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Forklift Training Questions & Answers

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Driving a forklift is not like driving an automobile. These vehicles have unique characteristics and inherent hazards that contribute to accidents when untrained persons are at the helm. Incidents and injuries linked to forklift use are often preventable with proper training and education. That’s why Occupational Safety and Health Administration rules mandate forklift operator training. Interpretation of OSHA training requirements sometimes brings more questions than answers. To clarify some of the misnomers, frequently asked questions are answered below.

What does OSHA require?

A forklift falls under OSHA’s powered industrial truck regulations. These rules specify that employers must make sure all powered industrial truck operators are competent in operations before using them on the job. The standard requires successful completion of forklift training, which includes hands-on practice and performance evaluation. It is important to note that some states have workplace safety standards that are more stringent than federal OSHA standards. In this case, additional requirements may apply.

Who needs training and when?

Training applies to all employees who will operate a forklift on the job, except for those under 18 years old. It is a violation of federal law to allow employees under 18 to operate a forklift. Employers must train and certify age-appropriate employees before assigning forklift operation duties.

What must the training cover?

Training content includes forklift operations and specific work site conditions. Typical operations topic include the differences between an automobile and a forklift, operating instructions, truck stability, load capacity and inspections. Typical topics related to work sites include site-specific forklifts used on the job, site surface conditions, specific material handling criteria and pedestrian safety. Workplace specifics must also address any hazardous areas in which a forklift operates, such as in and around flammable chemical storage areas.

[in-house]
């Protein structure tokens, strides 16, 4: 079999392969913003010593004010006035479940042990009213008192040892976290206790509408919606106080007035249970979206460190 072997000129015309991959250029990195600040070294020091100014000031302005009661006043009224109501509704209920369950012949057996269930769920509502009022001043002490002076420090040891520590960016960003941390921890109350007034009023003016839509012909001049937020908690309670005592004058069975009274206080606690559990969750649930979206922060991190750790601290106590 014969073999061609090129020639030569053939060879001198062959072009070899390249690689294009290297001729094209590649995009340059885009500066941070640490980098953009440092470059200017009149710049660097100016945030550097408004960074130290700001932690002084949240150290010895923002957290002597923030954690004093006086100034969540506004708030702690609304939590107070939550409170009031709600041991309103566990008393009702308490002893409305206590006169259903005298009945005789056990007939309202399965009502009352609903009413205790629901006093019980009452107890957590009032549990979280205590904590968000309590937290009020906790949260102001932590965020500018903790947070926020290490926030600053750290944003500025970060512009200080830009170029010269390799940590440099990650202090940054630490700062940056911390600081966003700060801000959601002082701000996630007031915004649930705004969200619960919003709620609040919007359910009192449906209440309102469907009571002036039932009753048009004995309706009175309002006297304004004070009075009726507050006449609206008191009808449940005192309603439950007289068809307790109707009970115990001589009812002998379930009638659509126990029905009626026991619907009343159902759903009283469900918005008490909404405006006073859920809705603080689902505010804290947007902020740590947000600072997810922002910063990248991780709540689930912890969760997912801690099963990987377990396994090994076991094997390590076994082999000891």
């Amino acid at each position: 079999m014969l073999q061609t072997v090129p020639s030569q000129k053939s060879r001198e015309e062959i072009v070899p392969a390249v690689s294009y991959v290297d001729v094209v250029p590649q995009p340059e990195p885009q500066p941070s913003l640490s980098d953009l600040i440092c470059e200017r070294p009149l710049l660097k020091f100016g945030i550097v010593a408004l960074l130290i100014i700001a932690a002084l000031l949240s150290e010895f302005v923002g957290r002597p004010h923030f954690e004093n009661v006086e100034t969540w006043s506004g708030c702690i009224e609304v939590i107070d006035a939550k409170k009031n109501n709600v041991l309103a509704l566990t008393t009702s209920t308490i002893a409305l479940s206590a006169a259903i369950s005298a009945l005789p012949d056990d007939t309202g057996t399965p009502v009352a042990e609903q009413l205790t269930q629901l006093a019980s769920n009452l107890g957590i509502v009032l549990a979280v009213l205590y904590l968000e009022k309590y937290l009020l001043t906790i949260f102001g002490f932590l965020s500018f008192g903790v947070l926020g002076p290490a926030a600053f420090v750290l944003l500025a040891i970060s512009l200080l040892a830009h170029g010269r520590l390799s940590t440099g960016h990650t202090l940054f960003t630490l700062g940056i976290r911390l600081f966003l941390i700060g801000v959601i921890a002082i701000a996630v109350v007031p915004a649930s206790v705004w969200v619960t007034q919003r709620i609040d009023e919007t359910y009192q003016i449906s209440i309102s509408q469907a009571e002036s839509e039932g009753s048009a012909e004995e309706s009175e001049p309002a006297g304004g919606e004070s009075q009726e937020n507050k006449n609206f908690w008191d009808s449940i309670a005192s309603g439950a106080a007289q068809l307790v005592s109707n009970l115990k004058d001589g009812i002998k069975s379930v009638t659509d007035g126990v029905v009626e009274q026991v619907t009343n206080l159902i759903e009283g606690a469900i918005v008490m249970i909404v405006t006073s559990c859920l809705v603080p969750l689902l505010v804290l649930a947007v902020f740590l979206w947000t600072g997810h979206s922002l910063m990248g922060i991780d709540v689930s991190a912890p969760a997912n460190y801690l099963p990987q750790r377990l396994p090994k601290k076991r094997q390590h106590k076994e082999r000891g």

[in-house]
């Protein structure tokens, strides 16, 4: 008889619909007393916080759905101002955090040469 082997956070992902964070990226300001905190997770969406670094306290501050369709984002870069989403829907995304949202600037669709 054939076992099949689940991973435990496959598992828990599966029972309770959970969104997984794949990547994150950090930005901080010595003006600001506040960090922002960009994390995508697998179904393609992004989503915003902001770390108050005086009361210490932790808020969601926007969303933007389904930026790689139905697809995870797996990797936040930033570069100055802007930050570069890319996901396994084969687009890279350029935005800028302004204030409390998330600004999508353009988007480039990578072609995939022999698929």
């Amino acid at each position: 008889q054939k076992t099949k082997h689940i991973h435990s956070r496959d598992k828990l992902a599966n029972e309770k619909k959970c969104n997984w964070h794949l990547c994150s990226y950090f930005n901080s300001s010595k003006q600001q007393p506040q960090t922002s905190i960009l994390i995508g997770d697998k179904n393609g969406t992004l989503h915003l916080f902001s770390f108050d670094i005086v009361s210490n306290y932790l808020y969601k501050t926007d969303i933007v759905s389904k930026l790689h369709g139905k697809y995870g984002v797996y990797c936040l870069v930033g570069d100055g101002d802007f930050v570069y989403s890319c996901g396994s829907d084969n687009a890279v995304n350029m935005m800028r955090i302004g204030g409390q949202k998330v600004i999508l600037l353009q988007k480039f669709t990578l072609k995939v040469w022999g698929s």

Is there an OSHA-approved list of forklift trainers?

No. It is up to an employer or individual to vet trainers. Training options include community colleges or trade schools, or private companies. Employers can also develop their own training.

What’s the deal with certification?

Some training providers advertise certification as part of their packages. However, OSHA regulations state that employers must certify operator training and evaluation. In other words, the employer certifies that each forklift operator is trained, evaluated and competent in forklift operator duties. Third-party trainers may certify operators on behalf of an employer, but the employer is ultimately the responsible party.

What’s included in certification documentation?

Certification documentation includes the name of the forklift operator, the date of training and evaluation, the identity of the persons conducting training and evaluations. Employers keep this documentation on file even if third parties provide training and evaluations on their behalf.

Is refresher training required?

Refresher training is required under certain conditions. It is needed if an operator engages in unsafe forklift operations; if the operator is involved in an accident or a near-miss incident; if the operator is assigned to drive a new type of forklift; or if changes in workplace conditions affect operational safety.

What about the frequency of evaluations?

A forklift operator’s performance is evaluated once every three years.

Does an employment change make retraining necessary?

Forklift operators initially trained by one employer and who move to a new employer may be subject to retraining based on a performance evaluation by the new employer. The new employer can assess adequacy of the previous training and decide if operator skills are on par with job requirements and site conditions. If the employer decides retraining is not necessary, careful documentation of the decision is recommended.


About the Author

Deb Dupree has been an active writer throughout her career in the corporate world and in public service since 1982. She has written numerous corporate and educational documents including project reports, procedures and employee training programs. She has a Bachelor of Science in chemical engineering from the University of Tennessee.

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